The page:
“In order to take her mind off Henry’s coming and the approaching hour she went on trying to fix each day’s incidents chronologically in her mind as she had not been able to during the emotional whirl of living them. She preferred to have things unequivocally clear– even the sequence of events leading to her own shattered pride.”
In Margaret Campbell Barnes’s My Lady of Cleves, Anne of Cleves is one of three sisters to the Duke of Cleves. She has always known her place in the family. Her sisters are the beauties and she is content to be the one who has always held things together. She makes sure the household runs-supervising the cooking and mending, always making lists and remembering things for people like medicine and supplies, and visiting the sick. Quiet and observant Anne values that people come to her when they want to unburden themselves and talk about their troubles.
Henry VIII, ever in search of a bride, sends his emissaries to Cleves, where he hopes to form a political alliance, to paint portraits of the two unmarried daughters. Anne’s mother knows that Anne is capable of running a royal household, but it is Amelia who is prettier, more lively- the one who can be spared. But when royal artist Hans Holbein sees and paints who she really is, it is Anne who is chosen on the strength of her beauty to be the next Queen of England with all the inherent intrigue and dangers that it might entail.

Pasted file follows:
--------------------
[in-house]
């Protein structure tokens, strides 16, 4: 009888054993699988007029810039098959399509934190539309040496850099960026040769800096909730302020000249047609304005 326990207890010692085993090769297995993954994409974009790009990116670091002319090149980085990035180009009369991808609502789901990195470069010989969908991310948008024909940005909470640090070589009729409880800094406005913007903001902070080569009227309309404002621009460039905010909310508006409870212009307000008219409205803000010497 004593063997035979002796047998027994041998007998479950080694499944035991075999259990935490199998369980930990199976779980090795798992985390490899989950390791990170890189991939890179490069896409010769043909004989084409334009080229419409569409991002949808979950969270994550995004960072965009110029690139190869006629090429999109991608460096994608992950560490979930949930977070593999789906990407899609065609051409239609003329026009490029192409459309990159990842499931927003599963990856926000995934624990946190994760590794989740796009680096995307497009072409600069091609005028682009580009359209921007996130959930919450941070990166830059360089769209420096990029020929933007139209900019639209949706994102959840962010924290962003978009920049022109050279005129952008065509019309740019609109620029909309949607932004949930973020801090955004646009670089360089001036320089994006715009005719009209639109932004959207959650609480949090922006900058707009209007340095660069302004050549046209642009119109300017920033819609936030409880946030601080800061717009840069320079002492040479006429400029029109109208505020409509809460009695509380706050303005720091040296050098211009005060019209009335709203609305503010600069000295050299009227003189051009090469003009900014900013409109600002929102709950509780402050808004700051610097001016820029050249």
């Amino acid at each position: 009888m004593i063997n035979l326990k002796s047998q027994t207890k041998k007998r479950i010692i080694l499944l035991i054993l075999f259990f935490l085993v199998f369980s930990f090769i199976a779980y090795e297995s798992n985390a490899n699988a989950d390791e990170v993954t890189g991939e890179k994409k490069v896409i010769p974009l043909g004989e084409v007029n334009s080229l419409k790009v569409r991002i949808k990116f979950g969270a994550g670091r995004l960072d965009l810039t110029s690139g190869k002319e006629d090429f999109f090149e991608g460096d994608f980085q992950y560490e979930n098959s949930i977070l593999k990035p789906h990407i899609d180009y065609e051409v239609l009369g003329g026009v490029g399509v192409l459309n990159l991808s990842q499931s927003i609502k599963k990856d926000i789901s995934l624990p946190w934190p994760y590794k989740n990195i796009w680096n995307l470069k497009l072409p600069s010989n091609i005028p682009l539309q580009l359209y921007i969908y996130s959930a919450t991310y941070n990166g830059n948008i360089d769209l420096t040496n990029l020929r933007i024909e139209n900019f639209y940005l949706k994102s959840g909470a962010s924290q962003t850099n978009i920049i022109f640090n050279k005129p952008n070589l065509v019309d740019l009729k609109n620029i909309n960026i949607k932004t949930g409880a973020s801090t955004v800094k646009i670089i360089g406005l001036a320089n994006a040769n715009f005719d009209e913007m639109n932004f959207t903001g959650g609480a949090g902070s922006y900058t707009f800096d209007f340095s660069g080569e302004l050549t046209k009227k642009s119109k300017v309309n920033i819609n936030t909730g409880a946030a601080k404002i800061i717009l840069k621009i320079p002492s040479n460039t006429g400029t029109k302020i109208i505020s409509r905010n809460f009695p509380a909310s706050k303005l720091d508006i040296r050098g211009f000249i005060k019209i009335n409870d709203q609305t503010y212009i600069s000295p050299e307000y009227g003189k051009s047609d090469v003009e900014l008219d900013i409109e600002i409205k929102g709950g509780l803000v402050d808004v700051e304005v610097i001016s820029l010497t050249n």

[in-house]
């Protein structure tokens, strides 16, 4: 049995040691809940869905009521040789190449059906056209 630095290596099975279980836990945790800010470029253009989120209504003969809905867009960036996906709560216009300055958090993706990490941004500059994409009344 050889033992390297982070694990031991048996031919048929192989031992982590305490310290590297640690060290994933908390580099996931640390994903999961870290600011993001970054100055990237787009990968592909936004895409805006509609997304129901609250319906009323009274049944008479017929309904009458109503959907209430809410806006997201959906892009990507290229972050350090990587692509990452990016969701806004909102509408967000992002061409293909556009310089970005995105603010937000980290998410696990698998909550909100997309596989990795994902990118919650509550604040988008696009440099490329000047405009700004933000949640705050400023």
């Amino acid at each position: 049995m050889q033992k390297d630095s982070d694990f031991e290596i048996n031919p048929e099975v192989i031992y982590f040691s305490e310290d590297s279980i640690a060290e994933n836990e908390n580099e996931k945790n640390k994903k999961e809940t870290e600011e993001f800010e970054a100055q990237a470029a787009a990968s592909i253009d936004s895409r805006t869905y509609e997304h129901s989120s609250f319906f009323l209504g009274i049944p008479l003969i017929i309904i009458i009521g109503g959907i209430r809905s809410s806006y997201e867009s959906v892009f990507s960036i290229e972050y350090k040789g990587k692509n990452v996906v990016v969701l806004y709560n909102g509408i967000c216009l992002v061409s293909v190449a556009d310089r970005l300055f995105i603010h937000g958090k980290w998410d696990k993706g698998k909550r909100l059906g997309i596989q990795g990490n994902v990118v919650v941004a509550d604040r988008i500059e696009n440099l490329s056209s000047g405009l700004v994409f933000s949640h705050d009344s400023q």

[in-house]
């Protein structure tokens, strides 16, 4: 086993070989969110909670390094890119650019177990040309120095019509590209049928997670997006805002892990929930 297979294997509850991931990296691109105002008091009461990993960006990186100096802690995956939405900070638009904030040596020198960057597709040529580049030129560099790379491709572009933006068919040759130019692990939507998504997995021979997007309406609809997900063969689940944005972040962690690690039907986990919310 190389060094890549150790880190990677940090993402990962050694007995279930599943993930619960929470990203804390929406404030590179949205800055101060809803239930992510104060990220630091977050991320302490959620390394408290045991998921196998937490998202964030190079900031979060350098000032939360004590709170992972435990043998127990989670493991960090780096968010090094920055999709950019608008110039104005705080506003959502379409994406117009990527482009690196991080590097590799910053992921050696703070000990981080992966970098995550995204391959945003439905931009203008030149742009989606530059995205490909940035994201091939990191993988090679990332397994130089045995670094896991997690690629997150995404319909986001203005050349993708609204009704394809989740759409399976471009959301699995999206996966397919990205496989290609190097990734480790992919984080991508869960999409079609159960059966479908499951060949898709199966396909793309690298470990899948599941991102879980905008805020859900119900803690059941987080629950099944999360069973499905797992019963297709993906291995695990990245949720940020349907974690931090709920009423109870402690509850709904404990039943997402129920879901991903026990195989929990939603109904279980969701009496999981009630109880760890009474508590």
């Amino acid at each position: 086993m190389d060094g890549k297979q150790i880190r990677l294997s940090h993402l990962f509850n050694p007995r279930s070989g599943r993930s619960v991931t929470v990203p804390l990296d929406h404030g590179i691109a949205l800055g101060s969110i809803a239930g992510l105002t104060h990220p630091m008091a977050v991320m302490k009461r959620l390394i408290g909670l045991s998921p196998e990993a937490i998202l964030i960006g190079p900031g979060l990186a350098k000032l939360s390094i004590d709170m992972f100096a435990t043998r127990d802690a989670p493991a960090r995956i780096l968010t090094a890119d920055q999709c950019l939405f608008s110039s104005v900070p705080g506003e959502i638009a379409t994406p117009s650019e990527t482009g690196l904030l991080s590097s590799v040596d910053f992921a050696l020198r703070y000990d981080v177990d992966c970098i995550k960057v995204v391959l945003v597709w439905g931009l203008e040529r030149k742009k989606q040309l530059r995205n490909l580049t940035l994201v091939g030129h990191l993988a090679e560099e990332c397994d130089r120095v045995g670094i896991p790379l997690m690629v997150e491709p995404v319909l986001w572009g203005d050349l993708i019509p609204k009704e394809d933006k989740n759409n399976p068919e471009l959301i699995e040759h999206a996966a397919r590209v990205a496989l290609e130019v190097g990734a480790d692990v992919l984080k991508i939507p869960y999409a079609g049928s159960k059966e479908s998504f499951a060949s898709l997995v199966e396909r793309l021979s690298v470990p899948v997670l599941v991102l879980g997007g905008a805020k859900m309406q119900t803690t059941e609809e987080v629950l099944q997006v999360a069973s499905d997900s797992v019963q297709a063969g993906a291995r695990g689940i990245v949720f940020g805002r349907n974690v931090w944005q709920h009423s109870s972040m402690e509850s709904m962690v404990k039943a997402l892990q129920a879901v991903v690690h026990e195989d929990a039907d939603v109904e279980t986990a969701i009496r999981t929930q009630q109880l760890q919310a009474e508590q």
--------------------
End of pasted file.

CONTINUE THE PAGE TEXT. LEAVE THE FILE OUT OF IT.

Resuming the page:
I loved reading this book; I was so engrossed in it that I finished it in a day! Barnes succeeded in taking a woman, who for the most part has been a footnote in the history of Henry VIII’s wives, and molded her into a complex and compelling woman who always faced her challenges with dignity and grace. Hers was a difficult situation which was complicated by the fact that she was not completely fluent in the language of her adopted country, but it was a wonderful thing to watch her learn, grow and come into her own even as she learned painful lessons and had to make sacrifices in her decisions. Even in briefly knowing the details of her story and what awaited Anne, I was totally connected and rooting for her the whole way through.
I was absorbed with these characters and their stories. There were no caricatures here. Each person is presented as the complex and multi-faceted individuals that they are. Barnes’ portrayals are so clear and beautiful. You clearly see Henry in his monstrous self-delusion and selfishness but you also see him as haunted by the decisions that he has made, and as the thoughtful and courtly gentleman that he was and can be when it suits his purposes. The conflict and strain which are handmaidens to both his daughters are apparent as they grow up in the uncertainty of his love and their changing status in the kingdom. Mary is more thoughtful and nurturing, while Elizabeth is a child wanting love and affection but also guided by her ego and will.
Another strength of this wonderful novel is the lush descriptions of life in Henry VIII’s England and what life was like at the castles. All the plots and sub-plots were woven with the richness that left nothing to the imagination as to what they were wearing and eating, and the rituals of the people and of the court. This was an exquisitely visual novel. The sub-plots were thoughtful and while I know that some are speculation, they were also probable. If you like good fiction I would definitely check this one out. If you like historical fiction then this is a must read.